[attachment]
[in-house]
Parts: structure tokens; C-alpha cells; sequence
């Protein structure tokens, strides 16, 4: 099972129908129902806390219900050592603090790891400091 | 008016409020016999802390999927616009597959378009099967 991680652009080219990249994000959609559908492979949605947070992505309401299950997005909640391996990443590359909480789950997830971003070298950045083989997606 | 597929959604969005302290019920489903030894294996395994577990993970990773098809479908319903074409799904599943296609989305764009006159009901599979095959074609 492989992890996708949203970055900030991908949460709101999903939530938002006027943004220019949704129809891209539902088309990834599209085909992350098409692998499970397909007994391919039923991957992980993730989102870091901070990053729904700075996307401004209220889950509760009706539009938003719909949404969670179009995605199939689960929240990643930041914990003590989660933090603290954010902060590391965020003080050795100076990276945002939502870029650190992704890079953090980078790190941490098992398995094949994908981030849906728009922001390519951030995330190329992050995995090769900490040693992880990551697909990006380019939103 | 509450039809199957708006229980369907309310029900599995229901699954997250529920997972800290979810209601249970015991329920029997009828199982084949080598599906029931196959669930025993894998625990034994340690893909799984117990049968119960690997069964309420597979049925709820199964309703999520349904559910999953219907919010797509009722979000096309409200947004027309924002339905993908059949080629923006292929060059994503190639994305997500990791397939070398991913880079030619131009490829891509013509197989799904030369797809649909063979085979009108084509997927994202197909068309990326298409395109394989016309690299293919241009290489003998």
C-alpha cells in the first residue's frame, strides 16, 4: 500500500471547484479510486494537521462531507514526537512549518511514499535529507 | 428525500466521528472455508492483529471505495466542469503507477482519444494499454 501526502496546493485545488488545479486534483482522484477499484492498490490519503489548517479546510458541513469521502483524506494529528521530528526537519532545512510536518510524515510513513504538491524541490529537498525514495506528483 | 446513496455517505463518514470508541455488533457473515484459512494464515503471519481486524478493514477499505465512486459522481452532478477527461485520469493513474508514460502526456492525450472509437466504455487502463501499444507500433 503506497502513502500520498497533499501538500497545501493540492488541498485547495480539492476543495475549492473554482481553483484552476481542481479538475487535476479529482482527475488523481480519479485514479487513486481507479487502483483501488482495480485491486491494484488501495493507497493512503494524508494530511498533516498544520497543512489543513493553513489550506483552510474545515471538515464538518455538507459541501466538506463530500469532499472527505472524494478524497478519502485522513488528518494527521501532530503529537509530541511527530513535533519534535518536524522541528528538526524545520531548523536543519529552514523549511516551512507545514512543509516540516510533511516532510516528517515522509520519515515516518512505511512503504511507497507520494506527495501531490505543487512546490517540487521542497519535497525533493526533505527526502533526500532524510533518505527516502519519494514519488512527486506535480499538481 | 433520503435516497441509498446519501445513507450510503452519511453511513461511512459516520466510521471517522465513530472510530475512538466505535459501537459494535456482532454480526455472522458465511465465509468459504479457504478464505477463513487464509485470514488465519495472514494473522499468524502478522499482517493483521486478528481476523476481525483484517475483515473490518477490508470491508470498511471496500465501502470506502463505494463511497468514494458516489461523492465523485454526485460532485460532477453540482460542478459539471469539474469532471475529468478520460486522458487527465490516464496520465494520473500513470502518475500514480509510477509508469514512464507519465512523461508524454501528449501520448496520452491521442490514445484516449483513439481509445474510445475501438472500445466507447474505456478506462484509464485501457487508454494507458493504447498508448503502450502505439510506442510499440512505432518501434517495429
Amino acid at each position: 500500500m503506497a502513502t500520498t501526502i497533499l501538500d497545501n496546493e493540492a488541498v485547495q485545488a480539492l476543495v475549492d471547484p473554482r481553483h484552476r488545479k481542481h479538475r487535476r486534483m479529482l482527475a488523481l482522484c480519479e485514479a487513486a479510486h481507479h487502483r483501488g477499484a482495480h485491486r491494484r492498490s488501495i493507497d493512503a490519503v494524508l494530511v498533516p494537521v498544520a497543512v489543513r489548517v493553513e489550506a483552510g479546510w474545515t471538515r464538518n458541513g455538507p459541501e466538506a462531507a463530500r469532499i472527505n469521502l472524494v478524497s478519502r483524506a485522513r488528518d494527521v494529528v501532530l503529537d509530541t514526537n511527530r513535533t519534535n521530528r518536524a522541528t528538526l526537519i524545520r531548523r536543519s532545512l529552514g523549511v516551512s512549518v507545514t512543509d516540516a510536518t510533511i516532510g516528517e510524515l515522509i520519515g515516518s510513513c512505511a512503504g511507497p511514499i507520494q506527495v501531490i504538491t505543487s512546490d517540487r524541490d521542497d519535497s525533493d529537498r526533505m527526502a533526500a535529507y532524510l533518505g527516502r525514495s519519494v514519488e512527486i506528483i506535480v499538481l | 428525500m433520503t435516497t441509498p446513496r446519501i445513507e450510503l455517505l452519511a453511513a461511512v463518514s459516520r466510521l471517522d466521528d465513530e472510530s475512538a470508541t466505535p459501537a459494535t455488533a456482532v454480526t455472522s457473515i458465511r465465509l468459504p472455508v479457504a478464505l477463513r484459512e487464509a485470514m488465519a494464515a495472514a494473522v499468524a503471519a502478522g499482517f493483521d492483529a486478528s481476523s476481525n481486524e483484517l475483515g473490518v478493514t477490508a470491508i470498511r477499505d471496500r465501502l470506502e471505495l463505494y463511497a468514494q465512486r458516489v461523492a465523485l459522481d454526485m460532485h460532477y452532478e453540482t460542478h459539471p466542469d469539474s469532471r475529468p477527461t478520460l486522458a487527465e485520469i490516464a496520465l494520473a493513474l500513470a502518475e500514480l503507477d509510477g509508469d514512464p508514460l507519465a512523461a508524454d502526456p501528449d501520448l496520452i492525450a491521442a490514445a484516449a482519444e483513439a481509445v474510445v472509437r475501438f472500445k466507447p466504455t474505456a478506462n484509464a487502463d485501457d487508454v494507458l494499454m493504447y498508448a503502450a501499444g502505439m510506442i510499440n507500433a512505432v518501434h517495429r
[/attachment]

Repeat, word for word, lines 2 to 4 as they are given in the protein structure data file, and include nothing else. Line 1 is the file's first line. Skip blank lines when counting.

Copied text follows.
Parts: structure tokens; C-alpha cells; sequence
């Protein structure tokens, strides 16, 4: 099972129908129902806390219900050592603090790891400091 | 008016409020016999802390999927616009597959378009099967 991680652009080219990249994000959609559908492979949605947070992505309401299950997005909640391996990443590359909480789950997830971003070298950045083989997606 | 597929959604969005302290019920489903030894294996395994577990993970990773098809479908319903074409799904599943296609989305764009006159009901599979095959074609 492989992890996708949203970055900030991908949460709101999903939530938002006027943004220019949704129809891209539902088309990834599209085909992350098409692998499970397909007994391919039923991957992980993730989102870091901070990053729904700075996307401004209220889950509760009706539009938003719909949404969670179009995605199939689960929240990643930041914990003590989660933090603290954010902060590391965020003080050795100076990276945002939502870029650190992704890079953090980078790190941490098992398995094949994908981030849906728009922001390519951030995330190329992050995995090769900490040693992880990551697909990006380019939103 | 509450039809199957708006229980369907309310029900599995229901699954997250529920997972800290979810209601249970015991329920029997009828199982084949080598599906029931196959669930025993894998625990034994340690893909799984117990049968119960690997069964309420597979049925709820199964309703999520349904559910999953219907919010797509009722979000096309409200947004027309924002339905993908059949080629923006292929060059994503190639994305997500990791397939070398991913880079030619131009490829891509013509197989799904030369797809649909063979085979009108084509997927994202197909068309990326298409395109394989016309690299293919241009290489003998």
C-alpha cells in the first residue's frame, strides 16, 4: 500500500471547484479510486494537521462531507514526537512549518511514499535529507 | 428525500466521528472455508492483529471505495466542469503507477482519444494499454 501526502496546493485545488488545479486534483482522484477499484492498490490519503489548517479546510458541513469521502483524506494529528521530528526537519532545512510536518510524515510513513504538491524541490529537498525514495506528483 | 446513496455517505463518514470508541455488533457473515484459512494464515503471519481486524478493514477499505465512486459522481452532478477527461485520469493513474508514460502526456492525450472509437466504455487502463501499444507500433 503506497502513502500520498497533499501538500497545501493540492488541498485547495480539492476543495475549492473554482481553483484552476481542481479538475487535476479529482482527475488523481480519479485514479487513486481507479487502483483501488482495480485491486491494484488501495493507497493512503494524508494530511498533516498544520497543512489543513493553513489550506483552510474545515471538515464538518455538507459541501466538506463530500469532499472527505472524494478524497478519502485522513488528518494527521501532530503529537509530541511527530513535533519534535518536524522541528528538526524545520531548523536543519529552514523549511516551512507545514512543509516540516510533511516532510516528517515522509520519515515516518512505511512503504511507497507520494506527495501531490505543487512546490517540487521542497519535497525533493526533505527526502533526500532524510533518505527516502519519494514519488512527486506535480499538481 | 433520503435516497441509498446519501445513507450510503452519511453511513461511512459516520466510521471517522465513530472510530475512538466505535459501537459494535456482532454480526455472522458465511465465509468459504479457504478464505477463513487464509485470514488465519495472514494473522499468524502478522499482517493483521486478528481476523476481525483484517475483515473490518477490508470491508470498511471496500465501502470506502463505494463511497468514494458516489461523492465523485454526485460532485460532477453540482460542478459539471469539474469532471475529468478520460486522458487527465490516464496520465494520473500513470502518475500514480509510477509508469514512464507519465512523461508524454501528449501520448496520452491521442490514445484516449483513439481509445474510445475501438472500445466507447474505456478506462484509464485501457487508454494507458493504447498508448503502450502505439510506442510499440512505432518501434517495429